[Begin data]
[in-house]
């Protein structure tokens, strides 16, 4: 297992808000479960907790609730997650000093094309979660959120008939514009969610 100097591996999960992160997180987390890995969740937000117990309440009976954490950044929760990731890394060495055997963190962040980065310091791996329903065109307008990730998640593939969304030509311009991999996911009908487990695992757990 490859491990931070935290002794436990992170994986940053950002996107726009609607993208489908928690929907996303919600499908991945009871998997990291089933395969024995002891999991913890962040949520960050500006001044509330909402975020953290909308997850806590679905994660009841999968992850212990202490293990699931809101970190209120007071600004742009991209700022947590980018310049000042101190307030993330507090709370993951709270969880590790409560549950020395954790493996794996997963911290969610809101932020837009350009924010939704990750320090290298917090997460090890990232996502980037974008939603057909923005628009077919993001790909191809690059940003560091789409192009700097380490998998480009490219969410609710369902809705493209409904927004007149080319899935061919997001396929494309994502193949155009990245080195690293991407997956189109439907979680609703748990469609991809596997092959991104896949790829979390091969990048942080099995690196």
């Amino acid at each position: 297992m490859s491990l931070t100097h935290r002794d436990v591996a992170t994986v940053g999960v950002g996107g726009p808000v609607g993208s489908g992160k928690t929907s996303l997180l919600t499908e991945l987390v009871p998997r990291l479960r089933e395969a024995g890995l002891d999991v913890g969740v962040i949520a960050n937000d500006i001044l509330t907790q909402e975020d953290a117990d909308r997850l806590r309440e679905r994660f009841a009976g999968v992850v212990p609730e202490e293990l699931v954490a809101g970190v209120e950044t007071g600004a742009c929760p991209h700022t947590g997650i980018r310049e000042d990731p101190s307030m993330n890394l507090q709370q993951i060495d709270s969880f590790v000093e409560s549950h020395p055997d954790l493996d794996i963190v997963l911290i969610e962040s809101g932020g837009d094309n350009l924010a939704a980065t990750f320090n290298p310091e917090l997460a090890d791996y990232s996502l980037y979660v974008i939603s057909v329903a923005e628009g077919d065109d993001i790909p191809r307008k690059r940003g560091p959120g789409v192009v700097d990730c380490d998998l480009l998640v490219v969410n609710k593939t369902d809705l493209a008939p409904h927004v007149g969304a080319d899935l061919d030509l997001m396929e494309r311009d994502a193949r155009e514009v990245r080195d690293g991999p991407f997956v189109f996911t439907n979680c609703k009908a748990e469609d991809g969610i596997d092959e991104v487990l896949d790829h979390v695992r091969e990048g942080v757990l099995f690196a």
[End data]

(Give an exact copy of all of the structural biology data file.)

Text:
[in-house]
């Protein structure tokens, strides 16, 4: 297992808000479960907790609730997650000093094309979660959120008939514009969610 100097591996999960992160997180987390890995969740937000117990309440009976954490950044929760990731890394060495055997963190962040980065310091791996329903065109307008990730998640593939969304030509311009991999996911009908487990695992757990 490859491990931070935290002794436990992170994986940053950002996107726009609607993208489908928690929907996303919600499908991945009871998997990291089933395969024995002891999991913890962040949520960050500006001044509330909402975020953290909308997850806590679905994660009841999968992850212990202490293990699931809101970190209120007071600004742009991209700022947590980018310049000042101190307030993330507090709370993951709270969880590790409560549950020395954790493996794996997963911290969610809101932020837009350009924010939704990750320090290298917090997460090890990232996502980037974008939603057909923005628009077919993001790909191809690059940003560091789409192009700097380490998998480009490219969410609710369902809705493209409904927004007149080319899935061919997001396929494309994502193949155009990245080195690293991407997956189109439907979680609703748990469609991809596997092959991104896949790829979390091969990048942080099995690196």
């Amino acid at each position: 297992m490859s491990l931070t100097h935290r002794d436990v591996a992170t994986v940053g999960v950002g996107g726009p808000v609607g993208s489908g992160k928690t929907s996303l997180l919600t499908e991945l987390v009871p998997r990291l479960r089933e395969a024995g890995l002891d999991v913890g969740v962040i949520a960050n937000d500006i001044l509330t907790q909402e975020d953290a117990d909308r997850l806590r309440e679905r994660f009841a009976g999968v992850v212990p609730e202490e293990l699931v954490a809101g970190v209120e950044t007071g600004a742009c929760p991209h700022t947590g997650i980018r310049e000042d990731p101190s307030m993330n890394l507090q709370q993951i060495d709270s969880f590790v000093e409560s549950h020395p055997d954790l493996d794996i963190v997963l911290i969610e962040s809101g932020g837009d094309n350009l924010a939704a980065t990750f320090n290298p310091e917090l997460a090890d791996y990232s996502l980037y979660v974008i939603s057909v329903a923005e628009g077919d065109d993001i790909p191809r307008k690059r940003g560091p959120g789409v192009v700097d990730c380490d998998l480009l998640v490219v969410n609710k593939t369902d809705l493209a008939p409904h927004v007149g969304a080319d899935l061919d030509l997001m396929e494309r311009d994502a193949r155009e514009v990245r080195d690293g991999p991407f997956v189109f996911t439907n979680c609703k009908a748990e469609d991809g969610i596997d092959e991104v487990l896949d790829h979390v695992r091969e990048g942080v757990l099995f690196a």